There are a number of ways employers can protect workers from falls, including through the use of conventional means such as guardrail systems, safety net systems and personal fall protection systems, the adoption of safe work practices, and the provision of appropriate training. The use of warning lines, designated areas, control zones and similar systems are permitted by OSHA in some situations and can provide protection by limiting the number of workers exposed. Whether conducting a hazard assessment or developing a comprehensive fall protection plan, thinking about fall hazards before the work begins will help the employer to manage fall hazards and focus attention on prevention efforts. If personal fall protection systems are used, particular attention should be given to identifying attachment points and to ensuring that employees know how to properly use and inspect the equipment. The following references aid in recognizing and evaluating fall protection hazards in the workplace.
Prevention Videos (v-Tools): Construction Hazards. OSHA, (2011). Intended to assist those in the industry to identify, reduce, and eliminate construction-related hazards. Most of the videos are 2 to 4 minutes long, presented in clear, easily accessible vocabulary, and show common construction worksite activities. There are several related to Falls in Construction, including Floor Openings, Fixed Scaffolds, Bridge Decking, Reroofing and Leading Edge Work.
Fall Protection Safety Tips Sheets for Employers and Employees. OSHA and the Independent Electrical Contractors (IEC) Alliance. Two tip sheets, one for employers and one for workers, covering hazards and prevention methods.
Fall Protection Publications. Oregon OSHA. Includes fall protection publications for the construction industry, for setting and bracing wood trusses and rafters, for setting floor joists, sheathing/decking, and constructing exterior walls, options for specialty contractors, temporary elevated work platforms, and walking working surfaces.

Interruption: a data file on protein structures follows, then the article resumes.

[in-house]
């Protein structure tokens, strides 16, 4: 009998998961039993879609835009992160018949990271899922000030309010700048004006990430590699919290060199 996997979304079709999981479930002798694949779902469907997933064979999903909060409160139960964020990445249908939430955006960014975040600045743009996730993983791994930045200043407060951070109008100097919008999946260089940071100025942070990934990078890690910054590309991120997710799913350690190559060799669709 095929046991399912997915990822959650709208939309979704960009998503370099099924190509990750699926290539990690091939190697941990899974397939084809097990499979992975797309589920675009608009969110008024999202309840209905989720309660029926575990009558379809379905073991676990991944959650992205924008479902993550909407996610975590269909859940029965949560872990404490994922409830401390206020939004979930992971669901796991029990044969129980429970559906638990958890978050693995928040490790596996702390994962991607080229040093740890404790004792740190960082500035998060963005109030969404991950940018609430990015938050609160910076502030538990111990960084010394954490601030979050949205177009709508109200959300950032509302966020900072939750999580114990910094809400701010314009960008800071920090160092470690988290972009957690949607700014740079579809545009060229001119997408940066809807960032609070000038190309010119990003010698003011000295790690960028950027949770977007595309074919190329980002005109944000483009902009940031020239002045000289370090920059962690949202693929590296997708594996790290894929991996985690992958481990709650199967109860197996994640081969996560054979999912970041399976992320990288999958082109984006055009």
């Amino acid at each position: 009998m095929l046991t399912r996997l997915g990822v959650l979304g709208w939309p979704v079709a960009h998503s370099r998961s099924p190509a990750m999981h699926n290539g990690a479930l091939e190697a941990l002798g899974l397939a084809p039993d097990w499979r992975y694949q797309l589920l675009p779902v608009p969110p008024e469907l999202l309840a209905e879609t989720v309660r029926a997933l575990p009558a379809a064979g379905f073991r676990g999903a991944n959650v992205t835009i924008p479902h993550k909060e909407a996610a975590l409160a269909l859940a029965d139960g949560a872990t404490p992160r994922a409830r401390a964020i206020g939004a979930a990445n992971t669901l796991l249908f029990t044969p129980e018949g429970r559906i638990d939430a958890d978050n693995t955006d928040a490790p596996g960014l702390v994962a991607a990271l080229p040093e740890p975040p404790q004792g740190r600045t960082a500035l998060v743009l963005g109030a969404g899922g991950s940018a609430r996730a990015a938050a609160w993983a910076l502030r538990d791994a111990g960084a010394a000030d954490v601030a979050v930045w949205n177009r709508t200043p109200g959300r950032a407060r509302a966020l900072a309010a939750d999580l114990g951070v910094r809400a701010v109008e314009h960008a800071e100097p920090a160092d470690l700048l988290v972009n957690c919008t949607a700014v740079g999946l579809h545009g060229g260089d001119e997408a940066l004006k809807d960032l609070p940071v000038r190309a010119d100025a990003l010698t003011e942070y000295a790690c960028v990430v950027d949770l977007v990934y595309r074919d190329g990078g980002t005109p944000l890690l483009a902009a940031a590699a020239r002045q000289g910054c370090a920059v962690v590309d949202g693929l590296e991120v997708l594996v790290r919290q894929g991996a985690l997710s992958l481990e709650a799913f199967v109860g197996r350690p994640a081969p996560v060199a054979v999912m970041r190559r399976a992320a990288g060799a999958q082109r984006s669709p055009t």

NIOSH Issues Nationwide Alert on Dangers of Tree Trimming. U.S. Department of Health and Human Services (DHHS), National Institute for Occupational Safety and Health (NIOSH) Publication No. 93-122, (December 7, 1992). Explanation of cause for, and coverage of, NIOSH Alert on tree trimming.
Preventing Falls and Electrocutions During Tree Trimming. U.S. Department of Health and Human Services (DHHS), National Institute for Occupational Safety and Health (NIOSH) Publication No. 92-106, (August 1992). NIOSH Alert considering case studies of electrocutions and fatal falls of tree trimmers, and discussion of hazard prevention methods.
Fall Protection in Residential Construction. OSHA, (2011). Provides links to OSHA tools and resources (Regulations, Directives, Letters of Interpretation, Compliance Assistance materials) to help prevent falls in residential construction.
All other documents, that are not PDF materials or formatted for the web, are available as Microsoft Office® formats and videos and are noted accordingly. If additional assistance is needed with reading, reviewing or accessing these documents or any figures and illustrations, please also contact OSHA's Directorate of Technical Support and Emergency Management at (202) 693-2300.
**eBooks - EPUB is the most common format for e-Books. If you use a Sony Reader, a Nook, or an iPad you can download the EPUB file format. If you use a Kindle, you can download the MOBI file format.
U.S. Department of Labor | Occupational Safety & Health Administration | 200 Constitution Ave., NW, Washington, DC 20210 Telephone: 800-321-OSHA (6742) | TTY www.OSHA.gov
Thank You for Visiting Our Website
You are exiting the Department of Labor's Web server.
The Department of Labor does not endorse, takes no responsibility for, and exercises no control over the linked organization or its views, or contents, nor does it vouch for the accuracy or accessibility of the information contained on the destination server. The Department of Labor also cannot authorize the use of copyrighted materials contained in linked Web sites. Users must request such authorization from the sponsor of the linked Web site. Thank you for visiting our site. Please click the button below to continue.